New book, ’60 Minutes’ question if Van Gogh really killed himself

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Having won the 1991 Pulitzer Prize for biography for “Jackson Pollock: An American Saga,” Steven Naifeh and Gregory White Smith will be back in bookstores on Tuesday with “Van Gogh: The Life.”

Their 976-page biography and a report on ’60 Minutes’ question the accepted story that Van Gogh went into the fields at Auvers-sur-Oise, France, on the evening of July 27, 1890, took out a revolver and shot himself in the chest. History says that he returned under his own power to an inn, and died early in the morning of July 29 with his brother, Theo, at his side.


Their revisionist findings that someone else shot Van Gogh will be the crux of a segment Sunday evening on CBS’ ‘60 Minutes’ that reporter Morley Safer assures us (in a promo on the ‘60 Minutes’ website) will give “startling new answers that may well upend art history.”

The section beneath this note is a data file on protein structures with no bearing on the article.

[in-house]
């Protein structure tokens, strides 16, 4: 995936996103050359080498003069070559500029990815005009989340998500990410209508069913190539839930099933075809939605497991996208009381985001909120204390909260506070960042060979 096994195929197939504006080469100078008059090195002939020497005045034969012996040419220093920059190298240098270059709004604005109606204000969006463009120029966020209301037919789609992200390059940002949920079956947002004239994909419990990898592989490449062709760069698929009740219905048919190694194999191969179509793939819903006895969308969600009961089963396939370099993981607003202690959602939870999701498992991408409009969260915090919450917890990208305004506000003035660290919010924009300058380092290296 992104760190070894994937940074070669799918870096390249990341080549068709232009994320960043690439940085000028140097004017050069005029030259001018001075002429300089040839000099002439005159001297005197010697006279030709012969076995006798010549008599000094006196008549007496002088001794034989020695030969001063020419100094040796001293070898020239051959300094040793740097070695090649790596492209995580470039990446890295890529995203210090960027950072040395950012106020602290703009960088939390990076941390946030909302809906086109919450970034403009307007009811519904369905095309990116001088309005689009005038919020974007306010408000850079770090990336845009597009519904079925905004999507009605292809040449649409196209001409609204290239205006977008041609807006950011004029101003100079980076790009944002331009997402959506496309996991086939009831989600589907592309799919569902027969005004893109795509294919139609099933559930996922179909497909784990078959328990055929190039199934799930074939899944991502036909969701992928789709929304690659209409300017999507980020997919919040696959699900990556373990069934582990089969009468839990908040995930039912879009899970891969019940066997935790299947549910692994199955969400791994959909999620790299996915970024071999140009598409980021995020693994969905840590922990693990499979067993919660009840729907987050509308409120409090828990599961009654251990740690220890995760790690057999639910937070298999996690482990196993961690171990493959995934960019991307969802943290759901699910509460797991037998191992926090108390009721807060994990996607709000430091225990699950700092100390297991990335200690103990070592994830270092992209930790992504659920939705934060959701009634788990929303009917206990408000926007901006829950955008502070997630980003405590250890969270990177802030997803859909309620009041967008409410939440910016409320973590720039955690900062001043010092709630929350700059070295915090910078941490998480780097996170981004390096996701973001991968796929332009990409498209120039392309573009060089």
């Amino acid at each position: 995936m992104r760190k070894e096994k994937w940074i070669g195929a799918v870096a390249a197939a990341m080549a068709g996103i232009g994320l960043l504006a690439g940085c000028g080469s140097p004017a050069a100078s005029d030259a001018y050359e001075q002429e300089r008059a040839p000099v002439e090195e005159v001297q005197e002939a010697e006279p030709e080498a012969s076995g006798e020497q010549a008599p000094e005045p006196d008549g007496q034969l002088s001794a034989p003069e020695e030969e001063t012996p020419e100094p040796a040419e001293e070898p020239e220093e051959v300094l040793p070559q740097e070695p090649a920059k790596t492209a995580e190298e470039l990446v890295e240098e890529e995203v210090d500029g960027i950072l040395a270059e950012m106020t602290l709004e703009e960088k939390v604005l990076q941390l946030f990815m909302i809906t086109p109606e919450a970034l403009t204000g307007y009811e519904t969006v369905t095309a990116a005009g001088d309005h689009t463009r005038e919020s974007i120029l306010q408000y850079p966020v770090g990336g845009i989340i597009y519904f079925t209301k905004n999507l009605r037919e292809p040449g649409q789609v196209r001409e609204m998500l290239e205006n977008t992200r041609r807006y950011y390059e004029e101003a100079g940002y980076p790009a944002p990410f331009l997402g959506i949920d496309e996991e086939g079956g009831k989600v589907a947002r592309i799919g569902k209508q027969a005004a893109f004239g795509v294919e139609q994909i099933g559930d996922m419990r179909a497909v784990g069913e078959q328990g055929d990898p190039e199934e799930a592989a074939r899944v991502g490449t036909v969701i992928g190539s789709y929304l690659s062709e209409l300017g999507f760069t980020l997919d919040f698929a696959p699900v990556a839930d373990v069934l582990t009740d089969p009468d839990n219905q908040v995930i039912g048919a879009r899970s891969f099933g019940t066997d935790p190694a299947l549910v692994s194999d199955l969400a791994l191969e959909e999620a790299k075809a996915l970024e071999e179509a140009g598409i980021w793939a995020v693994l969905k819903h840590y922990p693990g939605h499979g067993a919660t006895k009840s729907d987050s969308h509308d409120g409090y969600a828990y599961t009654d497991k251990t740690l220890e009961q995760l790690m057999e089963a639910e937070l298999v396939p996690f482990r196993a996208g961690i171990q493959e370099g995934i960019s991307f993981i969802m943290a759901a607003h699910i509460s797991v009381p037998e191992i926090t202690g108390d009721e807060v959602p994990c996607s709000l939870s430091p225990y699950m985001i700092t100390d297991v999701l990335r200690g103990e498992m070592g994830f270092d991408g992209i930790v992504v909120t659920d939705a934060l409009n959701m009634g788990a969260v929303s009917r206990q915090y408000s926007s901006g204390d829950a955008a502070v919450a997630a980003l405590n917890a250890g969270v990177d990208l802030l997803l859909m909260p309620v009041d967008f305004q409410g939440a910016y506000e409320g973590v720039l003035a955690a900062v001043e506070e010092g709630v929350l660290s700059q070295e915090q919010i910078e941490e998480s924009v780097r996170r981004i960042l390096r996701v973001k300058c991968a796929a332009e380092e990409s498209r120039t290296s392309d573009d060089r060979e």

According to CBS, Naifeh and Smith began with skepticism over whether Van Gogh could have covered more than a mile on his own after sustaining a fatal wound, and wondered how a man known to be mentally ill could have obtained a gun in the first place.

The Andrew Nurnberg Literary Agency, representing the book in Europe, says on its website that the co-authors enjoyed “unique access to thousands of family letters” as well as the cooperation of the Van Gogh Museum in Amsterdam, while deploying a team of more than 20 researchers and translators.


Naifeh and Smith have a track record in violent death as well as art: their credits as co-authors include “Final Justice,” about the late 1970s murder trial of a Texas tycoon, and “The Mormon Murders,” about a fatal 1985 pipe bombing in Salt Lake City. RELATED

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-- Mike Boehm